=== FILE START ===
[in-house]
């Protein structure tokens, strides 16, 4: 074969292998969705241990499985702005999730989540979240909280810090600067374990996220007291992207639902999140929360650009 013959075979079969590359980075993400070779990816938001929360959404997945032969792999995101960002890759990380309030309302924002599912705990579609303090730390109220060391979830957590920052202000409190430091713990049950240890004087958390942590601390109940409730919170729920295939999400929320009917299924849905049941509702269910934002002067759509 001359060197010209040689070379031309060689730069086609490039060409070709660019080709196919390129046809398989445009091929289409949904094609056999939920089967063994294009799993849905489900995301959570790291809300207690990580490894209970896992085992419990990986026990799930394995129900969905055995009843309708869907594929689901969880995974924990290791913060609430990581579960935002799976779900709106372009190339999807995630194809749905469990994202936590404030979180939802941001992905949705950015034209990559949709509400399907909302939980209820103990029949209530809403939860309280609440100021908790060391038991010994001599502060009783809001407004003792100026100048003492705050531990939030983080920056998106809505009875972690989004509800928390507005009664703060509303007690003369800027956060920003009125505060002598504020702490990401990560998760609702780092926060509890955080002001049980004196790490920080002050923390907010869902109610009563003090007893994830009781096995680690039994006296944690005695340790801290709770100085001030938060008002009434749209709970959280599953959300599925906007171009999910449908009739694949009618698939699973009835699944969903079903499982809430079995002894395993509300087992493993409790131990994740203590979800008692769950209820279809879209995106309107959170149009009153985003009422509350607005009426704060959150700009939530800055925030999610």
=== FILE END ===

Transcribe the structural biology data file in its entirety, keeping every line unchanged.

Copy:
[in-house]
């Protein structure tokens, strides 16, 4: 074969292998969705241990499985702005999730989540979240909280810090600067374990996220007291992207639902999140929360650009 013959075979079969590359980075993400070779990816938001929360959404997945032969792999995101960002890759990380309030309302924002599912705990579609303090730390109220060391979830957590920052202000409190430091713990049950240890004087958390942590601390109940409730919170729920295939999400929320009917299924849905049941509702269910934002002067759509 001359060197010209040689070379031309060689730069086609490039060409070709660019080709196919390129046809398989445009091929289409949904094609056999939920089967063994294009799993849905489900995301959570790291809300207690990580490894209970896992085992419990990986026990799930394995129900969905055995009843309708869907594929689901969880995974924990290791913060609430990581579960935002799976779900709106372009190339999807995630194809749905469990994202936590404030979180939802941001992905949705950015034209990559949709509400399907909302939980209820103990029949209530809403939860309280609440100021908790060391038991010994001599502060009783809001407004003792100026100048003492705050531990939030983080920056998106809505009875972690989004509800928390507005009664703060509303007690003369800027956060920003009125505060002598504020702490990401990560998760609702780092926060509890955080002001049980004196790490920080002050923390907010869902109610009563003090007893994830009781096995680690039994006296944690005695340790801290709770100085001030938060008002009434749209709970959280599953959300599925906007171009999910449908009739694949009618698939699973009835699944969903079903499982809430079995002894395993509300087992493993409790131990994740203590979800008692769950209820279809879209995106309107959170149009009153985003009422509350607005009426704060959150700009939530800055925030999610």